| Wayne Jones      | Class E | Laker   | Frank Morrisson  | Biol, Econ, Germ, Math |
| William Smith    | Class F | Cowdrey | Robert Bingley   | Biol, Econ, Math, Phys |

We notice the repetition of the class, house and house-master names and the totally unsuitable comma-separated lists. Those repeating subject names are the prime candidate for normalization. Also the housemaster is a property of house and does not belong in the pupil data. Names, like the class, house and teacher names should be stored in only one location in the database, not duplicated over many records and tables.The only items that appear in multiple tables should be key values, such as classid, pupilid etc.

The Data

From the spreadsheets and the brief we were given, we have identified the main items of data (entities), namely pupil, house, class, teacher, subject, result and department.

The Data Relationships

We look at each pair of entities and consider how they are related.

For example

  • class - pupil
    One class has many pupils, one pupil belongs to one class. So this is a simple one-to-many relationship. To implement the relationship we store the classid in each pupil record as a "foreign key".
    +--------------+             +--------------+ 
    |  class       |             |  pupil       |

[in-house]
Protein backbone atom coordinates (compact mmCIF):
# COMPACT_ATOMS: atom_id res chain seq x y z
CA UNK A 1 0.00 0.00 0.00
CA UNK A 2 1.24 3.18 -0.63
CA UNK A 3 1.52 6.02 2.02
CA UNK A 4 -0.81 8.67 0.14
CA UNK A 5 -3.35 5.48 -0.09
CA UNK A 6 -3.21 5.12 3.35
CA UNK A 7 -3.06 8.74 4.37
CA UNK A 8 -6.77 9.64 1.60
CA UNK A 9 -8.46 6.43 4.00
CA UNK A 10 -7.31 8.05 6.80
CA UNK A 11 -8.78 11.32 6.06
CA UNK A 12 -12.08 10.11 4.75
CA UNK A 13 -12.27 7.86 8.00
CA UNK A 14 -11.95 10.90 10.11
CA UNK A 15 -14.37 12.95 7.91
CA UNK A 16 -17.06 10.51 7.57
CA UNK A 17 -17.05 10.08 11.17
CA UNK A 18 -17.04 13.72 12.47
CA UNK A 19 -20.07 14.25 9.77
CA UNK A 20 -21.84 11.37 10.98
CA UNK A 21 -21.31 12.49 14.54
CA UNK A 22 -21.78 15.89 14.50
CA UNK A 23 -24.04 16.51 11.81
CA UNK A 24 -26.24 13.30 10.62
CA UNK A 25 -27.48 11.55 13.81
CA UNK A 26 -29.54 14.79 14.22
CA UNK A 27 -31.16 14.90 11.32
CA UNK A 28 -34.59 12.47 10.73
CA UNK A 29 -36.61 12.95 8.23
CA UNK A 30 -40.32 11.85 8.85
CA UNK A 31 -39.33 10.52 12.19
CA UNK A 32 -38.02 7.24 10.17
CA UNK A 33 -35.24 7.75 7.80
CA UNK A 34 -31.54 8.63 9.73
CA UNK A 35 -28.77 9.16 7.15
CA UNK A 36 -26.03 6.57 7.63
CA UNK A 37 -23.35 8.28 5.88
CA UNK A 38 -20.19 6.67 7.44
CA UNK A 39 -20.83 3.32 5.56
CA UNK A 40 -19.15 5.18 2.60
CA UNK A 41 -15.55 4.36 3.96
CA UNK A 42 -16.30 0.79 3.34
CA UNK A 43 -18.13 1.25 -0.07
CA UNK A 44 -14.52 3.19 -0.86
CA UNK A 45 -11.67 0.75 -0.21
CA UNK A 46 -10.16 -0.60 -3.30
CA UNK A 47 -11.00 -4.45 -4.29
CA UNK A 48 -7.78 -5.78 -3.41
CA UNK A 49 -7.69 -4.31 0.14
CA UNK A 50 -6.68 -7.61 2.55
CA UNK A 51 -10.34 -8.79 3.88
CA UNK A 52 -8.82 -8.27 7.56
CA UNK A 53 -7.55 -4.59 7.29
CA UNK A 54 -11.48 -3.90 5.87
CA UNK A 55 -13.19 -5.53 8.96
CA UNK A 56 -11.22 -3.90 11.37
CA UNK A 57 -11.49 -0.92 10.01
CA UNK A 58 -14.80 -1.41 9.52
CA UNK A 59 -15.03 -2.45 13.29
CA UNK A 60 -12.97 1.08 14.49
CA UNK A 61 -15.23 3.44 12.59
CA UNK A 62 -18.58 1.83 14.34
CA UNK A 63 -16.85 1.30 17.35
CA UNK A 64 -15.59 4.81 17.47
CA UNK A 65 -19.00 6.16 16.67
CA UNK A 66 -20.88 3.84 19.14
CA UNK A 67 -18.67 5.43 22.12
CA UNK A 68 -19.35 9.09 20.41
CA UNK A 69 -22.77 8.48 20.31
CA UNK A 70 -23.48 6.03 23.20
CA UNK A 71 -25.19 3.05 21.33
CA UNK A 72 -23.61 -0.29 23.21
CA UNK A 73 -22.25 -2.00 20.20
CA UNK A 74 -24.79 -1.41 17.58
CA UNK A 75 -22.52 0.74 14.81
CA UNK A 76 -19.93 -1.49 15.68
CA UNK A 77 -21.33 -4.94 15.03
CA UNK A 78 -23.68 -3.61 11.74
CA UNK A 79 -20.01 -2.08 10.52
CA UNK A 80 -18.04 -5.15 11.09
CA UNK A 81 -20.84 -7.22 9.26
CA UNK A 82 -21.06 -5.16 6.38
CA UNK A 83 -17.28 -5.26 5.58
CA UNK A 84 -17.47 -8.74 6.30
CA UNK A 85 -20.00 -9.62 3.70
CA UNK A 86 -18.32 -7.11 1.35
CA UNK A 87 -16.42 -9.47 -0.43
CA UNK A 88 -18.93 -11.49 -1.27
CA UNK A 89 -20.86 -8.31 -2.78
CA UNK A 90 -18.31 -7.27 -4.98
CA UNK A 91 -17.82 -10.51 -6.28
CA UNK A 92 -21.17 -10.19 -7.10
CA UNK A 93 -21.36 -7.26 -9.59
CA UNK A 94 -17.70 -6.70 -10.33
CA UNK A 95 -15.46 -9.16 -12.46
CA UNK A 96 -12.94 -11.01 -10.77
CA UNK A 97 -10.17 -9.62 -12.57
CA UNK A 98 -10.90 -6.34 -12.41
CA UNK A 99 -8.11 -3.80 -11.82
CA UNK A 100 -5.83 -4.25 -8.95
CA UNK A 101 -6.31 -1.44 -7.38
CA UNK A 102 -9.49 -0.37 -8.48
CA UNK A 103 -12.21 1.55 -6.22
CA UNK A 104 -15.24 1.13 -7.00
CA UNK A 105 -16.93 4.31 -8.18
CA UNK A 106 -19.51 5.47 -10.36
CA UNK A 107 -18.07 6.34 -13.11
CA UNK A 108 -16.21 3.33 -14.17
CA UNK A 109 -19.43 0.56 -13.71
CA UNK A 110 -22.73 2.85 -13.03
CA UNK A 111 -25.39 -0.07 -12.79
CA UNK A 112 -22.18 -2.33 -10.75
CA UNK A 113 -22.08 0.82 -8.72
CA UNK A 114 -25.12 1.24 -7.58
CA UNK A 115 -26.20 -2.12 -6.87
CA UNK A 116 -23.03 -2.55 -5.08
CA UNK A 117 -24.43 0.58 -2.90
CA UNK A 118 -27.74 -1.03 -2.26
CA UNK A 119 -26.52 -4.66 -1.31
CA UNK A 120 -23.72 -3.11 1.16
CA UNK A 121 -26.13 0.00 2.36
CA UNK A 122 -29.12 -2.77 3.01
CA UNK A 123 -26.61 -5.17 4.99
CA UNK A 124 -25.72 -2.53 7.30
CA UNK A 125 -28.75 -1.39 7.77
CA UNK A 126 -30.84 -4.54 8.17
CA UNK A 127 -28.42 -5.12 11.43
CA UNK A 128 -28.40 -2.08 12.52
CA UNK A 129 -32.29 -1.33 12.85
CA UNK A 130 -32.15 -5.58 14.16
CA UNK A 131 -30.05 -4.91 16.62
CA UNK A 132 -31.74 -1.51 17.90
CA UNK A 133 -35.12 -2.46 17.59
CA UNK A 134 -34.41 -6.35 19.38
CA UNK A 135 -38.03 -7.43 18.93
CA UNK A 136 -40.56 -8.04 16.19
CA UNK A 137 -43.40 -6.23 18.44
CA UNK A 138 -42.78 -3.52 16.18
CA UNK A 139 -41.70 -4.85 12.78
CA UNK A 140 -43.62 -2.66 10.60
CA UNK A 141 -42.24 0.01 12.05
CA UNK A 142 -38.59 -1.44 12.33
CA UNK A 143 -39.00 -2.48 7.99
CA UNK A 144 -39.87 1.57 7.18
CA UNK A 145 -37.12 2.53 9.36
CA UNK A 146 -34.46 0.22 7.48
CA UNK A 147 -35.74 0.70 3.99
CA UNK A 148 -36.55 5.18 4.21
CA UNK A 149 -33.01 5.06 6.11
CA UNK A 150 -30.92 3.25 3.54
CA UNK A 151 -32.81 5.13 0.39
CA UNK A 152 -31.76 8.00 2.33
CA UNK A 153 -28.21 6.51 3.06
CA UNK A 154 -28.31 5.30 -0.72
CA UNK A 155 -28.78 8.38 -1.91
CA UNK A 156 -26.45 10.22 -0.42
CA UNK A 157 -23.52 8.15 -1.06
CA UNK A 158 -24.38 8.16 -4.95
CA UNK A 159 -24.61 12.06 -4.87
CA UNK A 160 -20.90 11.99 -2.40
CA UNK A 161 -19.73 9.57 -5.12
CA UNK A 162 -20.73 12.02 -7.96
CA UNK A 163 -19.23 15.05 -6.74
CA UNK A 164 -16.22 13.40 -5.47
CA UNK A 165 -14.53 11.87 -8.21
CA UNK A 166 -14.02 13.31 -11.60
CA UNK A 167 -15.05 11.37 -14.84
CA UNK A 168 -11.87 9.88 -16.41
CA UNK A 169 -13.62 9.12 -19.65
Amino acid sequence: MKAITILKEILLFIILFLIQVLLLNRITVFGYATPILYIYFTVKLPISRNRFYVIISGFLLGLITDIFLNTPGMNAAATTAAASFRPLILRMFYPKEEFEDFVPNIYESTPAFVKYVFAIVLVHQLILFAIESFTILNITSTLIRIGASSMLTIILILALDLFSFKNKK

+--------------+             +--------------+ 
    |  classid     |-----+       |  pupilid     | 
    |  name        |     |       |  name        | 
    +--------------+     +------<|  classid     | 
  • pupil - subject
    One pupil takes many subjects, one subject is taken by many pupils. This is a many-to-many relationship. (A subject can actually be taken by none, one or many pupils which, as we will see later, may affect how we join the tables.) To implement this we need to add an extra table (which we'll call "choice") to store a record for each subject taken by each pupil containing the pupilid and the subjectid
    +--------------+             +--------------+             +--------------+ 
    |  subject     |             |  choice      |             |  pupil       | 
    +--------------+             +--------------+             +--------------+ 
    |  subjectid   |-----+       |  pupilid     |>------------|  pupilid     | 
    |  name        |     +-----0<|  subjectid   |             |  name        | 
    +--------------+             +--------------+             |  classid     |

Our many-to-many has now become two one-to-many relationships. In the spreadsheet we could only see which subjects were chosen by a pupil. Now, by searching in the opposite direction, we can easily find which pupils chose each subject. By normalizing this piece of information we have now doubled its functionality.

A matrix like this one below makes it easy to record our relationships between each pair. Note that our teachers report to their heads of departments, so there is a relationship between teacher and "self".

data relationships © Barry Andrew 2016

After weeks of intensive data analysis and data modelling we present our redesigned database to the headmaster. (OK, it took a few minutes but if you were doing this on a corporate scale it is going to take that time, identifying all the processes and data elements and how they relate to one another. Get this bit right and life is a lot easier down the line.)

The Database Schema download tutorial schema © Barry Andrew 2016

Our final design, showing the entity relationships, looks like this

entity relationships © Barry Andrew 2016

Now we can start querying our database using SELECT queries.